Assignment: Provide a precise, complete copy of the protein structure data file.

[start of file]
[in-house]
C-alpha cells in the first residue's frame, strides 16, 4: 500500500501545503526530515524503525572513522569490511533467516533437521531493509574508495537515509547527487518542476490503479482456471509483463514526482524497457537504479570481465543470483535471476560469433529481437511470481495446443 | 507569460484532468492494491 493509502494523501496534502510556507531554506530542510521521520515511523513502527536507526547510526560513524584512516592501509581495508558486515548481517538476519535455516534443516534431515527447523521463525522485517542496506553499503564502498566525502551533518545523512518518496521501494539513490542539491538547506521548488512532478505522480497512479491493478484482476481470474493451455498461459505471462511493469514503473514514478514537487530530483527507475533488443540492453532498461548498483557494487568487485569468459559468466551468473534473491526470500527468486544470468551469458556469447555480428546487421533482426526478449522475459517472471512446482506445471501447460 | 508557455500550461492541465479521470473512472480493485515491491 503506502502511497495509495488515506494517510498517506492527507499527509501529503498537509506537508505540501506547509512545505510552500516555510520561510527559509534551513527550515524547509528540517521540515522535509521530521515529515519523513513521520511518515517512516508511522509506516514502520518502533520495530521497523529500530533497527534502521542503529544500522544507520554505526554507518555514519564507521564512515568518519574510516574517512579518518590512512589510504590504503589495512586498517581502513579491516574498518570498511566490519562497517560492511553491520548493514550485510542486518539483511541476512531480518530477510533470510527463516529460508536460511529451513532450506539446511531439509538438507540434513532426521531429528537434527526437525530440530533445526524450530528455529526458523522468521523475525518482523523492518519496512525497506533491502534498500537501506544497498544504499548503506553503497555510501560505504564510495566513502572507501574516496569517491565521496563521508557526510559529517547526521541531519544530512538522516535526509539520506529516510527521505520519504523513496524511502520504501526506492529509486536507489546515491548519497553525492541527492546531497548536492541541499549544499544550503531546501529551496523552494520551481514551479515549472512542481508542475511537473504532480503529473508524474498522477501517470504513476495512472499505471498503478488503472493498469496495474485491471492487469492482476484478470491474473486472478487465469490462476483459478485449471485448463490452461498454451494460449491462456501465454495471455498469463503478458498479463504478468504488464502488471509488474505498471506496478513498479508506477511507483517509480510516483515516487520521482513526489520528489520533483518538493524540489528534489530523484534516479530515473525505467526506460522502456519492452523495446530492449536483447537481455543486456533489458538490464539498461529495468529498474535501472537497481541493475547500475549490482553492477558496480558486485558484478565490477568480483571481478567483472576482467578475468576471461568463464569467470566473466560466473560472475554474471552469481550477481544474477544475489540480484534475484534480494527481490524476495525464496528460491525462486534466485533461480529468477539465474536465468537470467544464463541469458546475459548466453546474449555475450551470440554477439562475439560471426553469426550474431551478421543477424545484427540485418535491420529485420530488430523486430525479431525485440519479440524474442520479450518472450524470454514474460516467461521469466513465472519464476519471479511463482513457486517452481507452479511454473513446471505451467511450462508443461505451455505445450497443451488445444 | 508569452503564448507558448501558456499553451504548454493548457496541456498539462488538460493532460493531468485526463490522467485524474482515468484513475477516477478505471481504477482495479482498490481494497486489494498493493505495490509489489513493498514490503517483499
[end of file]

[in-house]
C-alpha cells in the first residue's frame, strides 16, 4: 500500500501545503526530515524503525572513522569490511533467516533437521531493509574508495537515509547527487518542476490503479482456471509483463514526482524497457537504479570481465543470483535471476560469433529481437511470481495446443 | 507569460484532468492494491 493509502494523501496534502510556507531554506530542510521521520515511523513502527536507526547510526560513524584512516592501509581495508558486515548481517538476519535455516534443516534431515527447523521463525522485517542496506553499503564502498566525502551533518545523512518518496521501494539513490542539491538547506521548488512532478505522480497512479491493478484482476481470474493451455498461459505471462511493469514503473514514478514537487530530483527507475533488443540492453532498461548498483557494487568487485569468459559468466551468473534473491526470500527468486544470468551469458556469447555480428546487421533482426526478449522475459517472471512446482506445471501447460 | 508557455500550461492541465479521470473512472480493485515491491 503506502502511497495509495488515506494517510498517506492527507499527509501529503498537509506537508505540501506547509512545505510552500516555510520561510527559509534551513527550515524547509528540517521540515522535509521530521515529515519523513513521520511518515517512516508511522509506516514502520518502533520495530521497523529500530533497527534502521542503529544500522544507520554505526554507518555514519564507521564512515568518519574510516574517512579518518590512512589510504590504503589495512586498517581502513579491516574498518570498511566490519562497517560492511553491520548493514550485510542486518539483511541476512531480518530477510533470510527463516529460508536460511529451513532450506539446511531439509538438507540434513532426521531429528537434527526437525530440530533445526524450530528455529526458523522468521523475525518482523523492518519496512525497506533491502534498500537501506544497498544504499548503506553503497555510501560505504564510495566513502572507501574516496569517491565521496563521508557526510559529517547526521541531519544530512538522516535526509539520506529516510527521505520519504523513496524511502520504501526506492529509486536507489546515491548519497553525492541527492546531497548536492541541499549544499544550503531546501529551496523552494520551481514551479515549472512542481508542475511537473504532480503529473508524474498522477501517470504513476495512472499505471498503478488503472493498469496495474485491471492487469492482476484478470491474473486472478487465469490462476483459478485449471485448463490452461498454451494460449491462456501465454495471455498469463503478458498479463504478468504488464502488471509488474505498471506496478513498479508506477511507483517509480510516483515516487520521482513526489520528489520533483518538493524540489528534489530523484534516479530515473525505467526506460522502456519492452523495446530492449536483447537481455543486456533489458538490464539498461529495468529498474535501472537497481541493475547500475549490482553492477558496480558486485558484478565490477568480483571481478567483472576482467578475468576471461568463464569467470566473466560466473560472475554474471552469481550477481544474477544475489540480484534475484534480494527481490524476495525464496528460491525462486534466485533461480529468477539465474536465468537470467544464463541469458546475459548466453546474449555475450551470440554477439562475439560471426553469426550474431551478421543477424545484427540485418535491420529485420530488430523486430525479431525485440519479440524474442520479450518472450524470454514474460516467461521469466513465472519464476519471479511463482513457486517452481507452479511454473513446471505451467511450462508443461505451455505445450497443451488445444 | 508569452503564448507558448501558456499553451504548454493548457496541456498539462488538460493532460493531468485526463490522467485524474482515468484513475477516477478505471481504477482495479482498490481494497486489494498493493505495490509489489513493498514490503517483499